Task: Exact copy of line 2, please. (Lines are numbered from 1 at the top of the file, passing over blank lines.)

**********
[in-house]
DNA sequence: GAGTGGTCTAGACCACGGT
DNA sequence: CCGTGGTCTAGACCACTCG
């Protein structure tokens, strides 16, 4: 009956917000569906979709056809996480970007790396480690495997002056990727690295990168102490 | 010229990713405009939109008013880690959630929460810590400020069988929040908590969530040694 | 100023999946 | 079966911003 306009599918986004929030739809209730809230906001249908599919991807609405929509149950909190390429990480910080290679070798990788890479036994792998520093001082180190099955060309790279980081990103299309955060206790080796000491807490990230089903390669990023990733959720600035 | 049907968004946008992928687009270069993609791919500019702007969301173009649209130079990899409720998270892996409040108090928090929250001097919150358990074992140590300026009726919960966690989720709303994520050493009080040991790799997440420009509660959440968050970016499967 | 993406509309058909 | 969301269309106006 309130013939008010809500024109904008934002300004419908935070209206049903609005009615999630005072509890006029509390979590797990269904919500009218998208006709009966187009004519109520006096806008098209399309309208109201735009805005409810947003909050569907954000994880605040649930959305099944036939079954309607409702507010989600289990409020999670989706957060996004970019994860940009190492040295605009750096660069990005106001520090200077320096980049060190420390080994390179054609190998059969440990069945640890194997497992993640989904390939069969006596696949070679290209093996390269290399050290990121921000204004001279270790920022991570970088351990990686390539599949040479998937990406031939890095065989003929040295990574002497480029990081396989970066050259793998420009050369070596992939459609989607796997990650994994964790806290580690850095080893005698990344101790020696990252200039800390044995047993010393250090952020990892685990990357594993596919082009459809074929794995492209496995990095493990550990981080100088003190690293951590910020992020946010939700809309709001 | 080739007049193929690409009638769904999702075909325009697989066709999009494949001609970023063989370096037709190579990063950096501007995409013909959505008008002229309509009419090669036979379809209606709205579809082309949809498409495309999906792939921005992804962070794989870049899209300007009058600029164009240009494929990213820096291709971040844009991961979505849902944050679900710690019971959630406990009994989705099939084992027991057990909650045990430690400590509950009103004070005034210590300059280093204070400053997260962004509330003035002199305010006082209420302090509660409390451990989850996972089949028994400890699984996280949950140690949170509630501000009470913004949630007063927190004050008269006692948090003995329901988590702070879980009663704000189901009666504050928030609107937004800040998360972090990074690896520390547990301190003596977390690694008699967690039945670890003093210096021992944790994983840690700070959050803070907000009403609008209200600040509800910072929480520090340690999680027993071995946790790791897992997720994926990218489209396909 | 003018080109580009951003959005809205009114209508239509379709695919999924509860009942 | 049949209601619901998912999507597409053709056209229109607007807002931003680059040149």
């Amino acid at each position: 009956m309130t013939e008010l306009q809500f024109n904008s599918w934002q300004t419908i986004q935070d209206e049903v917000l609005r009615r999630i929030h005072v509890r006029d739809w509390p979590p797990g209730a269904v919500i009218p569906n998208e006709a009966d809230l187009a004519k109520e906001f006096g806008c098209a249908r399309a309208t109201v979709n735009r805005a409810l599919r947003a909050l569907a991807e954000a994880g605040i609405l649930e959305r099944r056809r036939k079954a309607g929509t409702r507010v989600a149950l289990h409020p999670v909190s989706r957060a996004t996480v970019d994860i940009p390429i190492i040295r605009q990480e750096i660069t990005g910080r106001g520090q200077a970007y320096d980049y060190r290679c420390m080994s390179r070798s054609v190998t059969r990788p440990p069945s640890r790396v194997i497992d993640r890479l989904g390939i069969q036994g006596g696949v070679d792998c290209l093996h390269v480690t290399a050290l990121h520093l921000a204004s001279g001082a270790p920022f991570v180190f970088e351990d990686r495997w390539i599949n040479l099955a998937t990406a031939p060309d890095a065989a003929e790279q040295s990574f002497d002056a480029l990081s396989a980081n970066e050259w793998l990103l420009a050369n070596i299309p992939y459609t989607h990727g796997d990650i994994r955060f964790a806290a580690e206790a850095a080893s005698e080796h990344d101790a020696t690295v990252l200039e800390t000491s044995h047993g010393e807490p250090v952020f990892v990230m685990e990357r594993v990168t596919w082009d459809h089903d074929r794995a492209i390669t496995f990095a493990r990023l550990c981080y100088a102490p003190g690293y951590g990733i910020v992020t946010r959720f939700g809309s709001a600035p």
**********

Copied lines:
DNA sequence: GAGTGGTCTAGACCACGGT